If fielding calls from the office while on vacation is part of your job, then can the inverse be true as well? Absolutely, according to a growing contingent of professionals who are leveraging business travel as an opportunity for me-time abroad.
“We all work so hard, and so many people don’t even use their time off,” says Raissa Espiritu, who often travelled while working for a Canadian university. “Tacking vacation onto a work trip is one way around that.” On the tail end of a business trip that included stops in Asia and Australia, Ms. Espiritu says, she made the most of her time on the other side of the globe by adding a few extra days to the itinerary in Sydney. There, she strolled along the coastal trail that connects the city’s beaches, took in the iconic harbour views and otherwise played tourist. It was the exact opposite of the fundraising meetings that brought her there, and that was precisely the point.
Hot on the heels of the “staycation,” “bleisure” travel – extending a business trip to also incorporate a mini-vacation – is the latest strategy adopted by time-crunched professionals looking to cram a holiday into their schedules. If your job leads somewhere exciting, why not take advantage of being there? After all, you’ve worked for it.
Jared Gordon, a founding partner at management consulting firm Faculty of Change, says taking time to explore the sights can end up being good for business, too. “Even if you have just an hour and a half, you can do a museum and end up with something great to talk about at dinner that night with your clients.”
Given the intensity of work travel – and the inevitable catch-up necessary upon return – setting aside time for mental recuperation is also an effective way to prevent burnout. “Work trips are not nine-to-five,” Ms. Espiritu says. “So the biggest relief during my extra days was that I was on my own schedule. And a little R&R definitely made me feel less stressed when I got back to the office.”
With that in mind, here are a few business trip detours designed to help you return home feeling restored, relaxed, and perhaps, exfoliated.
Leave it to a city that’s home to both Big Tech and abundant natural scenery to bring some calm to your hustle. Hikers looking for the smell of sea breeze should head to Fort Funston, a beach with trails that meander along the adjacent bluffs. Or, strike a tree pose in town: Grace Cathedral hosts transcendental “Yoga on the Labyrinth” classes scored by live music each Tuesday night.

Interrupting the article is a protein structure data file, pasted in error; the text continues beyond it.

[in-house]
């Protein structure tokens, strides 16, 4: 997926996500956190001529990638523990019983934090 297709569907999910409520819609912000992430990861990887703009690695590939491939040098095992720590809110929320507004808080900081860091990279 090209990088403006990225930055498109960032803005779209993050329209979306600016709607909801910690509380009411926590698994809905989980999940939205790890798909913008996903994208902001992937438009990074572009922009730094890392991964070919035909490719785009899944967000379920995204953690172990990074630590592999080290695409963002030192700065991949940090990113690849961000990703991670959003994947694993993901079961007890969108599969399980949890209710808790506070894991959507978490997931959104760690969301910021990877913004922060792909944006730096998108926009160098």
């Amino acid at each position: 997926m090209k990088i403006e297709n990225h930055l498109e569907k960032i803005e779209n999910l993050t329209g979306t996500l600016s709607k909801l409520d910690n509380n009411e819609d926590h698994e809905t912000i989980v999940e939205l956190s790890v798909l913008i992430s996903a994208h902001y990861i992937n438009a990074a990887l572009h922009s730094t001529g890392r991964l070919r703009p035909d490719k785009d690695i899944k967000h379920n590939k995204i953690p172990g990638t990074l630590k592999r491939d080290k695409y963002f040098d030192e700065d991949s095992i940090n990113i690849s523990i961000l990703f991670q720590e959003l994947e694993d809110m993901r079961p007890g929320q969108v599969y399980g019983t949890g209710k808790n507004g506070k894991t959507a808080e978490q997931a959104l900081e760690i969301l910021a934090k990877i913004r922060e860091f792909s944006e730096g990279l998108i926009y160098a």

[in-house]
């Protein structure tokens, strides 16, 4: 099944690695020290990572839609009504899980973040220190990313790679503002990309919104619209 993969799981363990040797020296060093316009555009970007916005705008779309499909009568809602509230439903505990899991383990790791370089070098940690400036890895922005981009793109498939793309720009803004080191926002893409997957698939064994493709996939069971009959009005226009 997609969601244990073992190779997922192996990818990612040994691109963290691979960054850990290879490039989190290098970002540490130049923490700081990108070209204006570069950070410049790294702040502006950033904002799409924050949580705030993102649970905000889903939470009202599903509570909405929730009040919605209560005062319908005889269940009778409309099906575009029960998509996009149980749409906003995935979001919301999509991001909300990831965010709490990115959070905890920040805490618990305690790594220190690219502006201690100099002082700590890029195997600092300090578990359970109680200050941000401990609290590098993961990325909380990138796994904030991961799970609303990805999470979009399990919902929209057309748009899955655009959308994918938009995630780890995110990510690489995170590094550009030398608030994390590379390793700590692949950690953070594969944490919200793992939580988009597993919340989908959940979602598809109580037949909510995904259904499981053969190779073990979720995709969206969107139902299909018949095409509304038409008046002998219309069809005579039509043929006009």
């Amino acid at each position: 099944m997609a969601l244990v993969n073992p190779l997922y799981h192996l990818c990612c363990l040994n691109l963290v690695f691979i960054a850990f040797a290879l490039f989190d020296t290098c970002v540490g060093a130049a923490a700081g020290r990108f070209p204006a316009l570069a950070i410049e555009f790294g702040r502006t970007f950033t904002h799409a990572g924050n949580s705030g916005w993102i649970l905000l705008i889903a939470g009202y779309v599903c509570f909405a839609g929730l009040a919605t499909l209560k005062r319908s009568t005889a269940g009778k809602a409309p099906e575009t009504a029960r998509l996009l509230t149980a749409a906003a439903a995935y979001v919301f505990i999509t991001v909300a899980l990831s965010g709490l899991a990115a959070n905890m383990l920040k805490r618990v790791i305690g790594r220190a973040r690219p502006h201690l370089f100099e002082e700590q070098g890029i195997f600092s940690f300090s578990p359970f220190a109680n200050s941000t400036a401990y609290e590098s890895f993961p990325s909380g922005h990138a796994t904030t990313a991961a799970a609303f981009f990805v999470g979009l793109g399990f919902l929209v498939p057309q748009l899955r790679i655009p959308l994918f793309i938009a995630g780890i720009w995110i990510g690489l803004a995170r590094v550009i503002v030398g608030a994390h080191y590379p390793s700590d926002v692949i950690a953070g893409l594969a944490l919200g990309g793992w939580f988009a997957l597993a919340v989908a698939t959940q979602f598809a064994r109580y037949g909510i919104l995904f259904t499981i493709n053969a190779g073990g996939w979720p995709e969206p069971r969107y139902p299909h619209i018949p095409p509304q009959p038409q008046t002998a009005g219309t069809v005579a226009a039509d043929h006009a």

China’s financial hub boasts an impressive neon skyline, but to achieve your own glow, plan a trip to sugar mill-turned-wellness resort Alila Yangshuo. Avid climbers can conquer the nearby Karst mountains, but even those just looking for a massage are sure to appreciate the summits as a scenic backdrop. Back in the city, UnTour’s cooking class teaches you to make your own dim sum, a tactile cultural experience that ends with a tasty reward.
Industrial architecture has never looked as chic as at the Aire Ancient Baths, which repurpose a 19th-century brick factory in the style of grand ancient bathhouses. Move from icy cold to salt-water thermal pools, then finish off with a Himalayan salt wrap spa treatment. An hour outside the city, former Illinois Institute of Technology director Mies van der Rohe’s glass-and-steel Farnsworth House – open for tours April to November – inspires its own kind of calm.
The Palmengarten botanical gardens, which host concerts in summer and light shows around Christmas, encompass 22 hectares of plants drawn from various global climates. To admire more local scenery, book a bike rental and follow the GreenBelt along the Nidda River, or stop into bike shop and café Parrots & Crows for more route suggestions.
If a polar dip in the Hampstead Heath Bathing Ponds sounds too extreme, opt instead for a swim at the Zaha Hadid-designed London Aquatics Centre at Olympic Park – also home to Lee Valley VeloPark’s network of mountain bike trails. Afterwards, gents can book a pampering beard trim at Geo F Trumper, while ladies may consider a stylish cut at Rossano Ferretti’s salon set inside a 1740s mansion.